Nunavut’s new Premier is Inuk with capital I

Paul Quassa receives congratulations from his political opponent Cathy Towtongie. (Photo: Marc Jacobsen)
Paul Quassa (65) was born in an igloo close to the town of Igloolik. He is an Inuk with capital I, who has played a key role in the development of Nunavut.


Iqaluit, Nunavut: Last Friday, the 22 newly elected members of Nunavut’s Legislative Assembly selected a new Premier. Paul Quassa is his name. 65 years ago, he was born in an igloo close to the town of Igloolik. He is an Inuk with capital I, who has played a key role in the development of Nunavut.


First, he was part of the negotiations of the Nunavut Land Claims Agreement – entered into force in 1993 – and six year later, he helped establishing Nunavut as the newest territory of Canada. Now it is time to take the next steps – in that aim, he is particularly inspired by the close neighbor to the East: Greenland.

Shortly after Premier Quassa had won the seat in competition with three other strong opponents, High North News interviewed him about his priorities, relations with Greenland and international outlook.


"We have to take care of our elders"

HNN: "Congratulations. What are your main priorities for the next four years?"

Quassa: "Education. I believe education is so very important for Nunavummiut, to make sure that we have a truly bilingual education system". 

"The other one, of course, is our elders. We have to ensure, that we take good care of them and address the concern that we are sending them down South. Inuit respect their elders and that is the reason why I want to follow-up on this."

HNN: "What is the reason that elders are send down South?"

Quassa: "We don’t have any facilities to house them here, and that is something I want to see fixed immediately."

 

Want to meet with Greenlanders

HNN: "Broadening out the perspective, do you feel inspired by someone else outside of Nunavut?"

Quassa: "I am always interested in meeting with Greenlanders because we have the very same culture.
I know that they have had their government way longer than us. I have always looked up to them, and I want to meet with Greenlanders as soon as I can, because we have a good working relationship."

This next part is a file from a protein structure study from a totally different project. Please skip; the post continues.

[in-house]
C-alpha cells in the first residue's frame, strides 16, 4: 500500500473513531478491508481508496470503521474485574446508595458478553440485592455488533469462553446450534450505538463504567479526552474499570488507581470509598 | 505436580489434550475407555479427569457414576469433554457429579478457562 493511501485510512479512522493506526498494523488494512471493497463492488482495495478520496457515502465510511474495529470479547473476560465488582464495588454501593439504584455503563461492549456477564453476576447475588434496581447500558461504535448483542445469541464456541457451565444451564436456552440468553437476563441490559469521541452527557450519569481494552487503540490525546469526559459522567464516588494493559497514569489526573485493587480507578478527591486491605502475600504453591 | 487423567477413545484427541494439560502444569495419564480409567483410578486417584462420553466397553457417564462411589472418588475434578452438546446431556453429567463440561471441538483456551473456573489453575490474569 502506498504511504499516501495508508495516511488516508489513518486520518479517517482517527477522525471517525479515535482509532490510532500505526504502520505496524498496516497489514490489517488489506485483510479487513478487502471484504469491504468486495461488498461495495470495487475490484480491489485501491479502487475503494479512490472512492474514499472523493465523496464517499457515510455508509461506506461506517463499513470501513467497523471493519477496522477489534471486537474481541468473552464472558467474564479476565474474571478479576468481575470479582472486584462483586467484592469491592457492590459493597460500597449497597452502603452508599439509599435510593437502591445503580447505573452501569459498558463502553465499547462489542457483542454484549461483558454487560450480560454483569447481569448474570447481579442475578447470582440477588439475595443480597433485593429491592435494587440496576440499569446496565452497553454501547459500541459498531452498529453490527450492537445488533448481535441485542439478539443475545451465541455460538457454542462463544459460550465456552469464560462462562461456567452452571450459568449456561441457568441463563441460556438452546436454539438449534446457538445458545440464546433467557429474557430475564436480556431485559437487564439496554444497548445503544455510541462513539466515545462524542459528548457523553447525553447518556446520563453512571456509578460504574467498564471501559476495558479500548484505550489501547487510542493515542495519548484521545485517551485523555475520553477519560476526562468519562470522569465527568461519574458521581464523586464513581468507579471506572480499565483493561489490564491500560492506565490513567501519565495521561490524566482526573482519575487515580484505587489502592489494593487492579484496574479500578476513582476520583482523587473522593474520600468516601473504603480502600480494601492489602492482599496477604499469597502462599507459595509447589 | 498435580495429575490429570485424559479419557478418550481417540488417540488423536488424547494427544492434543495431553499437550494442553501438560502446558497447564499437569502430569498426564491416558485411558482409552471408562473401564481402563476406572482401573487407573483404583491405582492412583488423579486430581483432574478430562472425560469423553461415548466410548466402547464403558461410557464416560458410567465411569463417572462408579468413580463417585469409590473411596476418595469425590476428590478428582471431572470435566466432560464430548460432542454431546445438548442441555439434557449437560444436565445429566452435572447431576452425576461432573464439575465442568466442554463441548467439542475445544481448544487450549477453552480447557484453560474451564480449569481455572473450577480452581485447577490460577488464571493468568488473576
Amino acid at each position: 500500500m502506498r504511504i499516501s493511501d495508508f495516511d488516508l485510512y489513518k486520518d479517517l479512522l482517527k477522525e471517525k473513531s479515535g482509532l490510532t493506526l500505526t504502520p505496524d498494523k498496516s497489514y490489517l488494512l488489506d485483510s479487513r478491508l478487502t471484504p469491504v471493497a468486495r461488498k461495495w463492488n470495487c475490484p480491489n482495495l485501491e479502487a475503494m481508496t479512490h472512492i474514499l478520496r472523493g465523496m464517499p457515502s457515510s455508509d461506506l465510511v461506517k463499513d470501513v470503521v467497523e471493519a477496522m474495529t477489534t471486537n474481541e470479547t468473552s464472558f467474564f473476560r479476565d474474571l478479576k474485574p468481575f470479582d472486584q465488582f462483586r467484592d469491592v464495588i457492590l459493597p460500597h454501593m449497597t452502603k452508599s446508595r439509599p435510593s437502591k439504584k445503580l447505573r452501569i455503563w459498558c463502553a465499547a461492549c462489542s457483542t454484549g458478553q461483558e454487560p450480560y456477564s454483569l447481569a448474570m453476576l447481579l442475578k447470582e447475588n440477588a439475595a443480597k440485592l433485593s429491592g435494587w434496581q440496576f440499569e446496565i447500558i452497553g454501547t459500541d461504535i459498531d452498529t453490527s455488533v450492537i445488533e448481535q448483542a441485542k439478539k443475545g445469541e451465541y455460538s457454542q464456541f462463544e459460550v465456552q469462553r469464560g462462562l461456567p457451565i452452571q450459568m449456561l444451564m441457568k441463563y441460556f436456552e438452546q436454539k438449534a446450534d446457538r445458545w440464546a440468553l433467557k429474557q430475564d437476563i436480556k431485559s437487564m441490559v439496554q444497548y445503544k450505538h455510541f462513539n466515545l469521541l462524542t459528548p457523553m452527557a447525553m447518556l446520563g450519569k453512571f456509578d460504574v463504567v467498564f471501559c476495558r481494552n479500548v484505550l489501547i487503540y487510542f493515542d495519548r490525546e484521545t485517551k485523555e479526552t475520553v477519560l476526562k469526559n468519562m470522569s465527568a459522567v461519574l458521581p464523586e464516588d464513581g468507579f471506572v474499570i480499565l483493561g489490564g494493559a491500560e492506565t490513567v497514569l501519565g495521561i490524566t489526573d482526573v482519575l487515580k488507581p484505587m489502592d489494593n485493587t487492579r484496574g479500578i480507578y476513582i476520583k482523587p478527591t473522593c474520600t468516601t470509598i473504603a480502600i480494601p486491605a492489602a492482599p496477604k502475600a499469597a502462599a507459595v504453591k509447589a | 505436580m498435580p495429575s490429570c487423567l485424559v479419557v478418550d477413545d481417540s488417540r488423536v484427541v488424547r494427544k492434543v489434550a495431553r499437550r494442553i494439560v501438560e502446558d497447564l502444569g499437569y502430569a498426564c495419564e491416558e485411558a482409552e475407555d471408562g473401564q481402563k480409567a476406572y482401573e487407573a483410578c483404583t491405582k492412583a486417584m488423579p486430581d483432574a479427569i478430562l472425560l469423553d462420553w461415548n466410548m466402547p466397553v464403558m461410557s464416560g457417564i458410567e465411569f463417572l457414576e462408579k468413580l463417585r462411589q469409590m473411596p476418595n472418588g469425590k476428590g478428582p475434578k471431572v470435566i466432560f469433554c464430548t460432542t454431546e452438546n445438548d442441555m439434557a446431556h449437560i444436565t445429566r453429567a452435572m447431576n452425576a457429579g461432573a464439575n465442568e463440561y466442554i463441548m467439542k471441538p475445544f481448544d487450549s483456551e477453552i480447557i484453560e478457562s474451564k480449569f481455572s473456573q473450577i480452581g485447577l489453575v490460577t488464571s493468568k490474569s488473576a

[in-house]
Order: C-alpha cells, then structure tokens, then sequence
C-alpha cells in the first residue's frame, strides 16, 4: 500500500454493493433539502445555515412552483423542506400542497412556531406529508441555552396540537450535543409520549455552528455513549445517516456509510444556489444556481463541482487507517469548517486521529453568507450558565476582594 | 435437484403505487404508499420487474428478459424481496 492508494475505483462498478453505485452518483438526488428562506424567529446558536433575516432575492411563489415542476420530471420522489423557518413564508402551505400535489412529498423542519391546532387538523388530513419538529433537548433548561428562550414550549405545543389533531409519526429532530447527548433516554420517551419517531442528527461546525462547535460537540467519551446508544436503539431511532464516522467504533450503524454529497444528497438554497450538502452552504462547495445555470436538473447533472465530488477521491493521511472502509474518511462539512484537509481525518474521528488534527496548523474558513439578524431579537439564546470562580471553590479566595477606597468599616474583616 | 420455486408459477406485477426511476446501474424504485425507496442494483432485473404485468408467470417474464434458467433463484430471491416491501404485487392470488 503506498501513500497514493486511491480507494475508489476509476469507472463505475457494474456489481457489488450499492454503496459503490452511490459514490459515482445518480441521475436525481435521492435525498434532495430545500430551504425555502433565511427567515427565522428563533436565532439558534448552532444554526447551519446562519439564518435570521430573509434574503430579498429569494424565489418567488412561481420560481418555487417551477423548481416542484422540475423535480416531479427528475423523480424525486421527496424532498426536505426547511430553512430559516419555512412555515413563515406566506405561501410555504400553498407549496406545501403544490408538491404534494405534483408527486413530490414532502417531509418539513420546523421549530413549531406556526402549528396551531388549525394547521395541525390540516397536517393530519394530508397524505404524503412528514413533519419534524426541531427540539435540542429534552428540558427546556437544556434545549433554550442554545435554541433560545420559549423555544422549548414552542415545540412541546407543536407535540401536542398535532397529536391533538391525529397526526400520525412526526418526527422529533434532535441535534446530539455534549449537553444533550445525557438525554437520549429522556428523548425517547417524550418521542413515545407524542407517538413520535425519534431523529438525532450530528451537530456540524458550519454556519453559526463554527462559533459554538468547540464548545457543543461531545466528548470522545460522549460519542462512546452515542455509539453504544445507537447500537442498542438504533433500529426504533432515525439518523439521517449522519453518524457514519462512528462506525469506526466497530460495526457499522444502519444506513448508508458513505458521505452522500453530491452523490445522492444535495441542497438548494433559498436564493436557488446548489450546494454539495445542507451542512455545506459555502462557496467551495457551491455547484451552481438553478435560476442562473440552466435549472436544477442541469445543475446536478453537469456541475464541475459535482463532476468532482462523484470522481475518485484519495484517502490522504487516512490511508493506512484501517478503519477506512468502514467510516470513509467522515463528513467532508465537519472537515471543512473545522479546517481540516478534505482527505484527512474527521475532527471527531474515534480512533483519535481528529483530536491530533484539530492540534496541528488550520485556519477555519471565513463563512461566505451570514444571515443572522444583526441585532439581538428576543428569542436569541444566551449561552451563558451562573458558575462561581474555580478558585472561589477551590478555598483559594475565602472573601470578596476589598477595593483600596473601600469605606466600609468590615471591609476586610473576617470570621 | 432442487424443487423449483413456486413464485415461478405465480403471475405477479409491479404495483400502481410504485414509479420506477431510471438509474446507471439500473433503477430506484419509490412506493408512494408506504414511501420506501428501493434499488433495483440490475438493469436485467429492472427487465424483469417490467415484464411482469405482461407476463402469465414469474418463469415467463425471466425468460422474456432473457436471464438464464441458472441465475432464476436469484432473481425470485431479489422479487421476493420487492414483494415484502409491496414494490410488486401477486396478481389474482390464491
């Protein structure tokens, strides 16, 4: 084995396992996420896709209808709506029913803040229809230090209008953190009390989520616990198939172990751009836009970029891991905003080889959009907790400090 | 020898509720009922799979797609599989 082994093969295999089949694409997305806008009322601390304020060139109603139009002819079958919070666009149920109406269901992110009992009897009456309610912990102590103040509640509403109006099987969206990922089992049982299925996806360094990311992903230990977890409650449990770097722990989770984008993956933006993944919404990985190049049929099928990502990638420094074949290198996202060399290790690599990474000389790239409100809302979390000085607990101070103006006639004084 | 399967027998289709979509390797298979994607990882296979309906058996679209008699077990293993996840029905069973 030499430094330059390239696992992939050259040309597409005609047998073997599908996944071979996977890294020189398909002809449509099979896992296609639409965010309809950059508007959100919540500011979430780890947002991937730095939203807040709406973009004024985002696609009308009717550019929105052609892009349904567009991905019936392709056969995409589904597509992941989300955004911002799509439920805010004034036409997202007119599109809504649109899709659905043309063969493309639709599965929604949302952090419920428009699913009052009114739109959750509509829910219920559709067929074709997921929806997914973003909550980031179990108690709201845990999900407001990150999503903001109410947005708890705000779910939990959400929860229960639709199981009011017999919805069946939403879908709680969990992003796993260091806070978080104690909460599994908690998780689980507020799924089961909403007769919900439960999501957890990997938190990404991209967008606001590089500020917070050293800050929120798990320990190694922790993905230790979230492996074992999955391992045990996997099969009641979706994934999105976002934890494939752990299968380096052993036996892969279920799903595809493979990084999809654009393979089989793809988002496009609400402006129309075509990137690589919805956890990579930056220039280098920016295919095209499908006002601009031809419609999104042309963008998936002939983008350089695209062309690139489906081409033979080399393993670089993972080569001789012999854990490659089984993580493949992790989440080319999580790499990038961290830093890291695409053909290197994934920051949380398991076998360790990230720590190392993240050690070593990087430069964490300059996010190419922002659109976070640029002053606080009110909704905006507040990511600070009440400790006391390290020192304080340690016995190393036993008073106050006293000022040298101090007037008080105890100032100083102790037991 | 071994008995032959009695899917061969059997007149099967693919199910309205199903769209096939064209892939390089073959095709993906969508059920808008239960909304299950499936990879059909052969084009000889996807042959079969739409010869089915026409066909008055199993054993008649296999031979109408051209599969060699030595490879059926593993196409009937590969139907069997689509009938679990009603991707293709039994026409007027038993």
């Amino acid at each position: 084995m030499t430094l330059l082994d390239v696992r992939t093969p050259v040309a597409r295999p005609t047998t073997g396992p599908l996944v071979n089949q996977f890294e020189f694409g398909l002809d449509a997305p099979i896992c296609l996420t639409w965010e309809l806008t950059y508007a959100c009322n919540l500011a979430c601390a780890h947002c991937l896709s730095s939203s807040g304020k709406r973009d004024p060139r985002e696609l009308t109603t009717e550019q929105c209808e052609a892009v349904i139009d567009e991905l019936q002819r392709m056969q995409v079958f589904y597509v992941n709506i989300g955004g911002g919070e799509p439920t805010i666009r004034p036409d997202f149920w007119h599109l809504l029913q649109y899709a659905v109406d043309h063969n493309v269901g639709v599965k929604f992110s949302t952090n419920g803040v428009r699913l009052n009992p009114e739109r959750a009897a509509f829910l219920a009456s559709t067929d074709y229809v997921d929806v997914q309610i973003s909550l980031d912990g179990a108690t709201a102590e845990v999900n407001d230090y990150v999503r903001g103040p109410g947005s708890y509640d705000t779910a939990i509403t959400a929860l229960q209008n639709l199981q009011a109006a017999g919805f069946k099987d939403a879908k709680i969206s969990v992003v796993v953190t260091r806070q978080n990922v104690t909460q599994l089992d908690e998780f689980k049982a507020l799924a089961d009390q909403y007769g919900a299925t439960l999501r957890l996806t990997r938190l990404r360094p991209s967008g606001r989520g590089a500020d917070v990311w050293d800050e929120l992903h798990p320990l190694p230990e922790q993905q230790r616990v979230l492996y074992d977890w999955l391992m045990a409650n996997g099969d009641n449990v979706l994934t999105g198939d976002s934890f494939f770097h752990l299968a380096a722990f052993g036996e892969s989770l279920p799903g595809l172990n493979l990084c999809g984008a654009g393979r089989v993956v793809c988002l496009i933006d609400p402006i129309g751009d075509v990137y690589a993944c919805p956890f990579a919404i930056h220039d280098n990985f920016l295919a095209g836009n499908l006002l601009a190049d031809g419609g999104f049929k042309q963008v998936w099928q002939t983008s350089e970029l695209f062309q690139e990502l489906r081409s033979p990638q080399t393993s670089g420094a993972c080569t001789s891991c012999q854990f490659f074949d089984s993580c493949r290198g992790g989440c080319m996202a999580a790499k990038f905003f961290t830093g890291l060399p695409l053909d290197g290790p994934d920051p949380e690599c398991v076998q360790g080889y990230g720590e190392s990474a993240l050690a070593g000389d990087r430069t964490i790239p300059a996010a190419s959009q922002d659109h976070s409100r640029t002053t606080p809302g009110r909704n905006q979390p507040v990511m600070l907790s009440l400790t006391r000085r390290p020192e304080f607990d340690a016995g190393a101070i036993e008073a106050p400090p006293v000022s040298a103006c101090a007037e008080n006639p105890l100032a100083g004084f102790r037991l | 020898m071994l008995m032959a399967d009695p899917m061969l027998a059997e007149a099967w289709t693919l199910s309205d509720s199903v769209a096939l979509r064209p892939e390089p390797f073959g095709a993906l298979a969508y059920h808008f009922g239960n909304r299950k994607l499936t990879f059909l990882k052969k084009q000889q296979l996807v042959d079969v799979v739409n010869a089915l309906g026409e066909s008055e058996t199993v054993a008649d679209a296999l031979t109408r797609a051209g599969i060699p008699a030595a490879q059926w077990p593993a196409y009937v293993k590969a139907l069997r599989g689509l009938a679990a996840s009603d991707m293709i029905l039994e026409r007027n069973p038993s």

HNN: "Is there anything particular in Greenland that you feel inspired by?"

Quassa: "They are very strong in retaining their language, and I think that is something we can learn from them because language is so vital. That is why I envy Greenlanders. They have everything in their language and that is how we can do as well."

HNN: "How will you achieve that? What are the first steps?"

Quassa: "We have to make sure that our government, private sector respect the language – not just verbally, but also written language. I am going to make it mandatory for all companies to learn Inuktitut. So many of our own Inuit say, that we are still using English in our own government in our homeland – and that has to change."

 

Sharing of resources

HNN: "Besides language, is there anything in Greenland that inspires you, or do you think – the other way around – that Greenland could learn something from Nunavut?"

Quassa: "Oh definitely, there is a great chance for us to exchange and then share resources – Inuktitut resources – I think we can do way more of that. The other one, of course, is economic reasons. Greenland is very good at that and that is something we can learn here in Nunavut."

HNN: "Economic reasons – what, more specifically, do you think of? Mining? Fisheries? Or something else?"

Quassa; "Fisheries is vital and important. As you know, we are a marine people. We have to have that strength; we have to retain that. Just like Greenlanders are doing."

HNN: "Are there other countries than Greenland you look to for inspiration?"

Quassa; "Oh, definitely; the circumpolar world. All of us from Alaska, Canada, Greenland and Chukotka – though I think Alaska, Canada and Greenland are more advanced than the Chukotka region. I am very pro-Inuit because I am Inuk, and this is what I want to see."


Unique territory

HNN: "You emphasized in your speech, that you were born in an igloo. Does that mean something special to you?"

Quassa: "Yes, yes, I think I am the last generation that was born in an igloo. We should always make sure that we remember the past and use it for the future."

HNN: "What about relations with the government of Canada? How could those be enhanced?"

Quassa: "Again, we have to ensure that they fully understand that we live in a very different environment. We are very different from southern jurisdictions and you know, this is the unique territory of Inuit, who governs themselves. We are the very first Indigenous people in Canada who got that – and I am very proud to say that it was me who signed the Nunavut Land Claims Agreement. I think I got everything, yeah."

HNN: "In Greenland, there is a lot of talk about independence in the future. Do you have the same ambitions?"

Quassa: "Well again, I think that is something ICC has really fought for, and I think as Inuit we can all do it together. If it is something Inuit wants to see, then we would also support it."

HNN: "So, is it more likely for Inuit that for Nunavut?"

Quassa: "Yes."

Following the selection of Premier, seven minister were also selected in a secret vote by all 22 elected politicians. Of the 13 candidates, David Akeeagok, Pat Angnakak, Jeannie Ehaloak, David Joanasie, Lorne Kusugak, Joe Savikataaq and Elisapee Sheutiapik came out on top. Now it is up to Premier Quassa to decide which portfolios they will get. This will be made public on Tuesday.


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